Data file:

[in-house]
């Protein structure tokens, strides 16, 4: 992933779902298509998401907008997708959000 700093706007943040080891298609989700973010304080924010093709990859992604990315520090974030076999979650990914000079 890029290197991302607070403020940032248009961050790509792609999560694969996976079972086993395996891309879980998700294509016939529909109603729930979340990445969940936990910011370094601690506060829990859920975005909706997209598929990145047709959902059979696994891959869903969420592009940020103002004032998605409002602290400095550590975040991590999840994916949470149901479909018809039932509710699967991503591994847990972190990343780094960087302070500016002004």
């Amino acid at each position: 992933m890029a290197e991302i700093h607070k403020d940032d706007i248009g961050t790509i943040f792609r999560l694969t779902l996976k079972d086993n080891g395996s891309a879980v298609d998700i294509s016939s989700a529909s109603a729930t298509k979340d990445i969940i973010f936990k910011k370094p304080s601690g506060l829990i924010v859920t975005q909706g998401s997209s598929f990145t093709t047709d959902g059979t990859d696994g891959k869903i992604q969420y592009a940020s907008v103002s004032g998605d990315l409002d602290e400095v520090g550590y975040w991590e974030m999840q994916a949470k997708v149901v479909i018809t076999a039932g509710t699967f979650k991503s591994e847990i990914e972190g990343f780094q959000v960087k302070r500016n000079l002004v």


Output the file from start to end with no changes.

[in-house]
């Protein structure tokens, strides 16, 4: 992933779902298509998401907008997708959000 700093706007943040080891298609989700973010304080924010093709990859992604990315520090974030076999979650990914000079 890029290197991302607070403020940032248009961050790509792609999560694969996976079972086993395996891309879980998700294509016939529909109603729930979340990445969940936990910011370094601690506060829990859920975005909706997209598929990145047709959902059979696994891959869903969420592009940020103002004032998605409002602290400095550590975040991590999840994916949470149901479909018809039932509710699967991503591994847990972190990343780094960087302070500016002004």
């Amino acid at each position: 992933m890029a290197e991302i700093h607070k403020d940032d706007i248009g961050t790509i943040f792609r999560l694969t779902l996976k079972d086993n080891g395996s891309a879980v298609d998700i294509s016939s989700a529909s109603a729930t298509k979340d990445i969940i973010f936990k910011k370094p304080s601690g506060l829990i924010v859920t975005q909706g998401s997209s598929f990145t093709t047709d959902g059979t990859d696994g891959k869903i992604q969420y592009a940020s907008v103002s004032g998605d990315l409002d602290e400095v520090g550590y975040w991590e974030m999840q994916a949470k997708v149901v479909i018809t076999a039932g509710t699967f979650k991503s591994e847990i990914e972190g990343f780094q959000v960087k302070r500016n000079l002004v």